Leveraging an ecological study,[iii] the marijuana lobby is pushing states to expand medical marijuana access to include opioid use disorders. The evidence that increased access to marijuana has reduced opioid overdose deaths however is weak and shortsighted. The cited study fails to account for a decade worth of drug prevention and policy efforts that reduced access to powerful prescription opioids as well advancement of overdose prevention strategies.

For complete article


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USA: 4 Million Cannabis Addicts in US alone!

Marijuana addiction is real: Forget about ‘gateway drug’ fears – 4 million Americans are hooked on cannabis itself and there is NO treatment

  • Marijuana is now legal in 31 states, either for medical or recreational purposes
  • Growers are making strains as much as 10-times stronger than they were 40 years ago
  • Though it can be used safely, many are under the misconception that marijuana is non-addictive
  • The National Institutes of Health estimate that four million Americans are addicted to marijuana

For complete article (June 2018)


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USA: CBD is a controlled substance

Court rules CBD is Schedule 1 controlled substance, cannabidiol sales only where pot legal

KRISTEN NICHOLS, Hemp Industry Daily May 4, 2018

On Thursday, Feb. 1, 2018, the Cosmic Grind Coffee Shop on Church Street in Burlington, Vermont, started offering CBD hemp oil shots in their drinks. But don’t worry, CBD is a ‘non-psychoactive’ extract, not to be confused with THC in marijuana. RYAN MERCER/FREE PRESS

DENVER (AP) — A federal appeals court sided with the Drug Enforcement Administration and upheld its decision that CBD is a Schedule 1 controlled substance — a major setback for the American hemp industry.

The decision, issued Monday by a three-judge panel of the 9th Circuit in San Francisco, means that hemp producers can only sell cannabidiol where it is allowed under state law.

It also means that states that allow CBD — even if they don’t allow the sale of high-THC marijuana – are violating federal law, the same as states that allow recreational cannabis.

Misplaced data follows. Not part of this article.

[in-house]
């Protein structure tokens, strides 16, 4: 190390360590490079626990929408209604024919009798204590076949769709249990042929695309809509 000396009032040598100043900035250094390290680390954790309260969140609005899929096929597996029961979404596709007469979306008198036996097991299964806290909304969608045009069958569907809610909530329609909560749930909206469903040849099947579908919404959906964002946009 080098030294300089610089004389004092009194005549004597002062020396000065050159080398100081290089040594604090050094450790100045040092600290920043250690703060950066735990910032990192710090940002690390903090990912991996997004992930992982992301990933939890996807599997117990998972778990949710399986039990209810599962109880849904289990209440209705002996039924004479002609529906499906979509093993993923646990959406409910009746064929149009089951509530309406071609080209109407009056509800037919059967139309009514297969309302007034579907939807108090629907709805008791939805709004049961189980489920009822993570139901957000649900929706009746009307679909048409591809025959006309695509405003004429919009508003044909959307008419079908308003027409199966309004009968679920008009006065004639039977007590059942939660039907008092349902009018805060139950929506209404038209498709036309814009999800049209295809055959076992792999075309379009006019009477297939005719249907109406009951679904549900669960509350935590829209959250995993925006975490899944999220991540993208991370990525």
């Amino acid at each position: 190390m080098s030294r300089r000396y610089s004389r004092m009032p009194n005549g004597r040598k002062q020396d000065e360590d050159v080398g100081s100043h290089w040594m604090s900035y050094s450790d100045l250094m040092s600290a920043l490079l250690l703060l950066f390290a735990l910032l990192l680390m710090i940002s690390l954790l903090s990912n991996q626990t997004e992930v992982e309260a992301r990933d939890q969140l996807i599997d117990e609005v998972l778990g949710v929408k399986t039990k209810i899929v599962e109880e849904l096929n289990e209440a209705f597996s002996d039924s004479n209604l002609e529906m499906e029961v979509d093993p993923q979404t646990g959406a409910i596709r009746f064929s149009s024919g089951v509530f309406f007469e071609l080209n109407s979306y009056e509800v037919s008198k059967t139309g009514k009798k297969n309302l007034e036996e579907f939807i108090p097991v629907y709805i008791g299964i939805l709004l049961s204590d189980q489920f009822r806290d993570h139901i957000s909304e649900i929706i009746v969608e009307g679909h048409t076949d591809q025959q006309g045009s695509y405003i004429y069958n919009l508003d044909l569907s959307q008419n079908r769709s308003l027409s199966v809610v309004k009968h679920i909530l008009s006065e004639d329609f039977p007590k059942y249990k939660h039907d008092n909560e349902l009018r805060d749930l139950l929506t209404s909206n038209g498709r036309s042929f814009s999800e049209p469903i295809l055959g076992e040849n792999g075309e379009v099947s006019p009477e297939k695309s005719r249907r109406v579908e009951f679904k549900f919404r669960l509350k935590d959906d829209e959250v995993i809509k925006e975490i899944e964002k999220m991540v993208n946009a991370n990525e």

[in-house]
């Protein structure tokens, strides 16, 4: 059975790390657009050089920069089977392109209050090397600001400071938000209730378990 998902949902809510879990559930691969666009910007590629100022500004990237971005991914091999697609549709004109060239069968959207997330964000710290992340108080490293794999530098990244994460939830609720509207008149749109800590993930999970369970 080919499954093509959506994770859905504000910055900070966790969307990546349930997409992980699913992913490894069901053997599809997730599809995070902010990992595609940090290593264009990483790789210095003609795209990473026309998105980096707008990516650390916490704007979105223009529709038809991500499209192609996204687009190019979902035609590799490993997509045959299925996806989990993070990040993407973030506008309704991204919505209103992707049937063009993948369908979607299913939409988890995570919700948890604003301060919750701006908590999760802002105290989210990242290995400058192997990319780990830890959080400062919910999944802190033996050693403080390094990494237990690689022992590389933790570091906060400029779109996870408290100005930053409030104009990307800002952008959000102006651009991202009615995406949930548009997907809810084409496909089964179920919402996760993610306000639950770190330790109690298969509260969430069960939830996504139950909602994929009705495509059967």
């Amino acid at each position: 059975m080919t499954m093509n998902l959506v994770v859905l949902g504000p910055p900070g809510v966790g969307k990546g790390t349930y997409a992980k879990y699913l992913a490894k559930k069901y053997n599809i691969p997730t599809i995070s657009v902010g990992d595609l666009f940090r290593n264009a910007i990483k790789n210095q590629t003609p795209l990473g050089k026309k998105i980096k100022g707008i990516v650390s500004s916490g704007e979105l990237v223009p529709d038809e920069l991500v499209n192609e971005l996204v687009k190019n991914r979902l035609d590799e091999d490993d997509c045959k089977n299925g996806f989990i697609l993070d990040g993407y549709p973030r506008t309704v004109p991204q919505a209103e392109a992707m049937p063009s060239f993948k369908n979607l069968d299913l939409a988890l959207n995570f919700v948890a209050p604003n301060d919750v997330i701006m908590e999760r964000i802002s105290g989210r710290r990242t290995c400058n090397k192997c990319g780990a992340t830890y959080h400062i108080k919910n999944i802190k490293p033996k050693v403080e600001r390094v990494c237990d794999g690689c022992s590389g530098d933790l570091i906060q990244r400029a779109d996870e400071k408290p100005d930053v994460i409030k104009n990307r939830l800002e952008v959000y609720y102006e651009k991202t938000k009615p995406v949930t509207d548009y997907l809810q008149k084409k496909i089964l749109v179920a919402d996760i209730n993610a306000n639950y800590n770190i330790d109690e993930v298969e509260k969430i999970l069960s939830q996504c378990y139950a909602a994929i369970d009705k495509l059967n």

CBD producers who brought the case vowed to appeal.

“We will be appealing, and we will be funding that appeal,” said Michael Brubeck, CEO of Centuria Natural Foods and a plaintiff in the case.

Based in Las Vegas, Centuria grows hemp and produces CBD products for sale in all 50 states. Centuria was joined in its challenge by the Hemp Industries Association.

CBD case history

The case started in 2016, when the DEA issued a “clarifying rule” stating that CBD is an illegal drug, because it is extracted from marijuana flowers.

Hemp producers cried foul, arguing that CBD can also be extracted from legal hemp flowers, and there is no way to tell whether extracted CBD came from marijuana or from hemp.

Brubeck and the HIA argued that the DEA was attempting to add a new substance to the Controlled Substances Act, something it cannot do.

The DEA said the extract rule was simply a clarification of existing law and that it “makes no substantive change to the government’s control of any substance.”

The agency also scoffed at the suggestion that CBD is being made from anything but flowering parts of the cannabis plant because cannabinoids “are found in the parts of the cannabis plant that fall within the . definition of marijuana, such as the flowering tops, resin and leaves.”

The three-judge panel of the 9th Circuit agreed. Their decision means that the DEA was within its authority to clarify CBD as a “marijuana extract.”

For complete article:


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Colorado: Tango with THC in Tasting Rooms – Drug Pushing Blocked